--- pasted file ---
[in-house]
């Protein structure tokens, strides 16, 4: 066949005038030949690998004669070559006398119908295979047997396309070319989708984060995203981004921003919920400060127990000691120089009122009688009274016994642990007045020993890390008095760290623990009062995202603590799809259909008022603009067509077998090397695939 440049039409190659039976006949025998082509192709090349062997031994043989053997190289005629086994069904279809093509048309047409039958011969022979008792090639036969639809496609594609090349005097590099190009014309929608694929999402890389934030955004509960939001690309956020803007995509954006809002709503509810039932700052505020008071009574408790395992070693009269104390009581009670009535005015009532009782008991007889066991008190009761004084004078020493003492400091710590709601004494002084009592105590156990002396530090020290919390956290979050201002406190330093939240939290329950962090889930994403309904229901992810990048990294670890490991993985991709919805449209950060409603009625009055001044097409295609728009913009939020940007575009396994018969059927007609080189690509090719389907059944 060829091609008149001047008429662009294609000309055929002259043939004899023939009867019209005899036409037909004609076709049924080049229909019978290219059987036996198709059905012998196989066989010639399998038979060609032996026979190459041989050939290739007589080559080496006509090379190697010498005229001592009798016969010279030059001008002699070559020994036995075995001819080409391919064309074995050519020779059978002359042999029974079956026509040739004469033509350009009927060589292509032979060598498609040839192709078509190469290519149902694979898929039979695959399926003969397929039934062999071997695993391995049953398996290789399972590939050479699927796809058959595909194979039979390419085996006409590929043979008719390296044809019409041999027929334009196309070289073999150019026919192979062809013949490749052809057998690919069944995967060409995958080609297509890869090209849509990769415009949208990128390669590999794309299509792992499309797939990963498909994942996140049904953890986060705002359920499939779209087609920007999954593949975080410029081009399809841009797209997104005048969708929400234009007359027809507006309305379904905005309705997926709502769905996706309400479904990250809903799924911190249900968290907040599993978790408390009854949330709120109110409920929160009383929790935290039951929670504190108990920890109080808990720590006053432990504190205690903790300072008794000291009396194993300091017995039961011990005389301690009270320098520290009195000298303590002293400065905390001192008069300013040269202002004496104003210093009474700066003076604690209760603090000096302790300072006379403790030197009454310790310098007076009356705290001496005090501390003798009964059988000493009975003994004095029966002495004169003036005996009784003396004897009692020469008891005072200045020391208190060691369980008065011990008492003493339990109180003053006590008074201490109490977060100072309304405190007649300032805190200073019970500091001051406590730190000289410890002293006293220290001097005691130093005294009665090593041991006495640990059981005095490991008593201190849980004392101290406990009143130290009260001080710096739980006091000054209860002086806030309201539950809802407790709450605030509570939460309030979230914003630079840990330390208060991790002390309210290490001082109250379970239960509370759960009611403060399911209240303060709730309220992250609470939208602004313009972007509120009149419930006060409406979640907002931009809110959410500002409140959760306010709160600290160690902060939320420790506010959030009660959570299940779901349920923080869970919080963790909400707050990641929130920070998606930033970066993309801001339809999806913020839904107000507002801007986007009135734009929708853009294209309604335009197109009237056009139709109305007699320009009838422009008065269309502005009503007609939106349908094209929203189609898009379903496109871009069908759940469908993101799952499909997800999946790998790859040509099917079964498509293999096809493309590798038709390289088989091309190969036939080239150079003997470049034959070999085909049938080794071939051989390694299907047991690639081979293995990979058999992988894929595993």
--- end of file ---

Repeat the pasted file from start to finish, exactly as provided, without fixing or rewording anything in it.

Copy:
[in-house]
């Protein structure tokens, strides 16, 4: 066949005038030949690998004669070559006398119908295979047997396309070319989708984060995203981004921003919920400060127990000691120089009122009688009274016994642990007045020993890390008095760290623990009062995202603590799809259909008022603009067509077998090397695939 440049039409190659039976006949025998082509192709090349062997031994043989053997190289005629086994069904279809093509048309047409039958011969022979008792090639036969639809496609594609090349005097590099190009014309929608694929999402890389934030955004509960939001690309956020803007995509954006809002709503509810039932700052505020008071009574408790395992070693009269104390009581009670009535005015009532009782008991007889066991008190009761004084004078020493003492400091710590709601004494002084009592105590156990002396530090020290919390956290979050201002406190330093939240939290329950962090889930994403309904229901992810990048990294670890490991993985991709919805449209950060409603009625009055001044097409295609728009913009939020940007575009396994018969059927007609080189690509090719389907059944 060829091609008149001047008429662009294609000309055929002259043939004899023939009867019209005899036409037909004609076709049924080049229909019978290219059987036996198709059905012998196989066989010639399998038979060609032996026979190459041989050939290739007589080559080496006509090379190697010498005229001592009798016969010279030059001008002699070559020994036995075995001819080409391919064309074995050519020779059978002359042999029974079956026509040739004469033509350009009927060589292509032979060598498609040839192709078509190469290519149902694979898929039979695959399926003969397929039934062999071997695993391995049953398996290789399972590939050479699927796809058959595909194979039979390419085996006409590929043979008719390296044809019409041999027929334009196309070289073999150019026919192979062809013949490749052809057998690919069944995967060409995958080609297509890869090209849509990769415009949208990128390669590999794309299509792992499309797939990963498909994942996140049904953890986060705002359920499939779209087609920007999954593949975080410029081009399809841009797209997104005048969708929400234009007359027809507006309305379904905005309705997926709502769905996706309400479904990250809903799924911190249900968290907040599993978790408390009854949330709120109110409920929160009383929790935290039951929670504190108990920890109080808990720590006053432990504190205690903790300072008794000291009396194993300091017995039961011990005389301690009270320098520290009195000298303590002293400065905390001192008069300013040269202002004496104003210093009474700066003076604690209760603090000096302790300072006379403790030197009454310790310098007076009356705290001496005090501390003798009964059988000493009975003994004095029966002495004169003036005996009784003396004897009692020469008891005072200045020391208190060691369980008065011990008492003493339990109180003053006590008074201490109490977060100072309304405190007649300032805190200073019970500091001051406590730190000289410890002293006293220290001097005691130093005294009665090593041991006495640990059981005095490991008593201190849980004392101290406990009143130290009260001080710096739980006091000054209860002086806030309201539950809802407790709450605030509570939460309030979230914003630079840990330390208060991790002390309210290490001082109250379970239960509370759960009611403060399911209240303060709730309220992250609470939208602004313009972007509120009149419930006060409406979640907002931009809110959410500002409140959760306010709160600290160690902060939320420790506010959030009660959570299940779901349920923080869970919080963790909400707050990641929130920070998606930033970066993309801001339809999806913020839904107000507002801007986007009135734009929708853009294209309604335009197109009237056009139709109305007699320009009838422009008065269309502005009503007609939106349908094209929203189609898009379903496109871009069908759940469908993101799952499909997800999946790998790859040509099917079964498509293999096809493309590798038709390289088989091309190969036939080239150079003997470049034959070999085909049938080794071939051989390694299907047991690639081979293995990979058999992988894929595993």